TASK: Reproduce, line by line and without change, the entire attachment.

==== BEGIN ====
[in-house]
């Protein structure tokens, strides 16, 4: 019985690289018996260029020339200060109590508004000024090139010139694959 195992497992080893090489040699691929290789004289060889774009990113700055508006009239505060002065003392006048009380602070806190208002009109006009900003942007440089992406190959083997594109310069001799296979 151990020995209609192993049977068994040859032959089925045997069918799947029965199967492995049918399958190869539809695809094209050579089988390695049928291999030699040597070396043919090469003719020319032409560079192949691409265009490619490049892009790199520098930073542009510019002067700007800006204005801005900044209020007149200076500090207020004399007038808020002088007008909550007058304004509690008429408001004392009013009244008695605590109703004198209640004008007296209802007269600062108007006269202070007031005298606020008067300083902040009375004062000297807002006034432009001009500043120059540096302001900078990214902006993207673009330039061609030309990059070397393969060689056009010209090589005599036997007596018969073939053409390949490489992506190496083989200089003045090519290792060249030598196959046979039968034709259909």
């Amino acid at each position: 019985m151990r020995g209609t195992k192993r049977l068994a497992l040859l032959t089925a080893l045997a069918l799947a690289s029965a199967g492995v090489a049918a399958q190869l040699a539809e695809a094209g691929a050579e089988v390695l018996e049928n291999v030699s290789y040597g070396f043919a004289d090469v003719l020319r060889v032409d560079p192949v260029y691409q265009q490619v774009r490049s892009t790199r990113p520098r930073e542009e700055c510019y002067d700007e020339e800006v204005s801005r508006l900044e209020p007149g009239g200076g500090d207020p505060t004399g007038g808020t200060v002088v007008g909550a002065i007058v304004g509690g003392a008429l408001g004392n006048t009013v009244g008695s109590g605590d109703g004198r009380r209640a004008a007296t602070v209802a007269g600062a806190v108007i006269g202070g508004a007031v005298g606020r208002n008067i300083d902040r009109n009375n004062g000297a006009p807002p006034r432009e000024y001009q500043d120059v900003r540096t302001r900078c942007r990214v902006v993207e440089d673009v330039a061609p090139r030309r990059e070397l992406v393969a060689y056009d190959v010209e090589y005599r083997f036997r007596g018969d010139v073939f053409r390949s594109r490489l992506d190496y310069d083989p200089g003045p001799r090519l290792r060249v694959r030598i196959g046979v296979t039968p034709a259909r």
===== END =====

[in-house]
């Protein structure tokens, strides 16, 4: 019985690289018996260029020339200060109590508004000024090139010139694959 195992497992080893090489040699691929290789004289060889774009990113700055508006009239505060002065003392006048009380602070806190208002009109006009900003942007440089992406190959083997594109310069001799296979 151990020995209609192993049977068994040859032959089925045997069918799947029965199967492995049918399958190869539809695809094209050579089988390695049928291999030699040597070396043919090469003719020319032409560079192949691409265009490619490049892009790199520098930073542009510019002067700007800006204005801005900044209020007149200076500090207020004399007038808020002088007008909550007058304004509690008429408001004392009013009244008695605590109703004198209640004008007296209802007269600062108007006269202070007031005298606020008067300083902040009375004062000297807002006034432009001009500043120059540096302001900078990214902006993207673009330039061609030309990059070397393969060689056009010209090589005599036997007596018969073939053409390949490489992506190496083989200089003045090519290792060249030598196959046979039968034709259909």
């Amino acid at each position: 019985m151990r020995g209609t195992k192993r049977l068994a497992l040859l032959t089925a080893l045997a069918l799947a690289s029965a199967g492995v090489a049918a399958q190869l040699a539809e695809a094209g691929a050579e089988v390695l018996e049928n291999v030699s290789y040597g070396f043919a004289d090469v003719l020319r060889v032409d560079p192949v260029y691409q265009q490619v774009r490049s892009t790199r990113p520098r930073e542009e700055c510019y002067d700007e020339e800006v204005s801005r508006l900044e209020p007149g009239g200076g500090d207020p505060t004399g007038g808020t200060v002088v007008g909550a002065i007058v304004g509690g003392a008429l408001g004392n006048t009013v009244g008695s109590g605590d109703g004198r009380r209640a004008a007296t602070v209802a007269g600062a806190v108007i006269g202070g508004a007031v005298g606020r208002n008067i300083d902040r009109n009375n004062g000297a006009p807002p006034r432009e000024y001009q500043d120059v900003r540096t302001r900078c942007r990214v902006v993207e440089d673009v330039a061609p090139r030309r990059e070397l992406v393969a060689y056009d190959v010209e090589y005599r083997f036997r007596g018969d010139v073939f053409r390949s594109r490489l992506d190496y310069d083989p200089g003045p001799r090519l290792r060249v694959r030598i196959g046979v296979t039968p034709a259909r």